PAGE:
(Pictured right: Arielle on a Yahel Seminar)

How has your work been affected by COVID-19? Jodie: As a student I’m not the provider for any COVID-19 patients directly, but otherwise everything seems to be impacted by COVID-19. My last rotation was in internal medicine and there were times when half the patients on our team were COVID-19 positive. Even the patients who don't have COVID-19 are tremendously impacted because no visitors are allowed. People aren’t able to grieve with their loved ones either. We had a patient with metastatic cancer that had progressed who was in our hospital for about 2 weeks before she was placed in end of life care. She was in profound pain because of her cancer, and was alone in a hospital room because of COVID-19. Luckily as a medical student I had more time on my hands and I was able to call her aunt regularly to give her updates, but even that isn't always possible. It’s tough for the patients and it’s tough for their families, especially when patients don’t have smartphones or are too sick to use them without assistance.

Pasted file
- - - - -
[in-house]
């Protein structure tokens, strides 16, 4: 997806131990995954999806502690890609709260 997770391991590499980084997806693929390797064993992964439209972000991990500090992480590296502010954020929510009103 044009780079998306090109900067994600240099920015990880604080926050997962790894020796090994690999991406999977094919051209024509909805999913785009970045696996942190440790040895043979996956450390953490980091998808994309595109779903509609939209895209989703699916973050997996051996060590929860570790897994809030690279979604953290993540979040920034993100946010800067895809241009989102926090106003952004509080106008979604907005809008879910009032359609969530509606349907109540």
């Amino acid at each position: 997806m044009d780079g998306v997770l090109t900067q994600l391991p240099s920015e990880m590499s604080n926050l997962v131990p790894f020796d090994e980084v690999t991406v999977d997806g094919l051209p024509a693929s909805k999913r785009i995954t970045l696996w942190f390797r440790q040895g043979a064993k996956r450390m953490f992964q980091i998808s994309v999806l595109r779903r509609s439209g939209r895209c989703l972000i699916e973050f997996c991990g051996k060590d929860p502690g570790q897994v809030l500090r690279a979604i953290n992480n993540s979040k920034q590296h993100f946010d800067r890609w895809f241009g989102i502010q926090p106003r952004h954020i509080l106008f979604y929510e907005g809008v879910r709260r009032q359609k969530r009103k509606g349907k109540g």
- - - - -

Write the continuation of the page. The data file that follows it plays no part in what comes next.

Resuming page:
(Pictured above: Rebecca with young adults from Friends By Nature, a Yahel partner community organization.) Another issue is the massive introduction of tele-health. Many people are having visits with their doctors via video or phone - which in some scenarios is great because they don’t have to take as much time off work, or travel far or get a babysitter to see their doctor. But we can only do so much from afar. A lot of preventative healthcare is falling by the wayside. People aren’t getting their regular vaccines or physicals and some people are afraid to go to the doctor’s office at all. These are all things that will ultimately have a definite negative impact on our community’s health. Rebecca: I started my current job in December of 2019 and was just getting comfortable working as a pediatric OT when COVID-19 hit. We transitioned to tele-therapy overnight, which came with a whole new set of challenges. I had to develop three very important skills in order to succeed with this new service delivery model: I had to become even more resourceful, I had to learn how to observe and listen to families even more carefully when doing evaluations, and I had to learn to be clearer when explaining exercises and activities. After 5 months of tele-therapy, I can say that I mostly know what I'm doing. I have worked to develop activities using household items (toilet paper rolls are surprisingly useful for OT sessions). I have done several new evaluations on tele-therapy and have a large part of my caseload that I've never seen in person. Most of my families understand what I'm asking them to do with a little demonstration. My bosses keep telling us that we will be better practitioners after going through this and I sincerely believe that's true. The transition to tele-therapy brought the attention back to empowering the families, rather than simply going into the homes once or twice per week to provide services and leave. Amelia: Thankfully, because the school I work at is considered essential services, my work has experienced very minimal interruption due to COVID-19. Arielle: I am in school still and COVID-19 has prevented me from gaining more in person experience.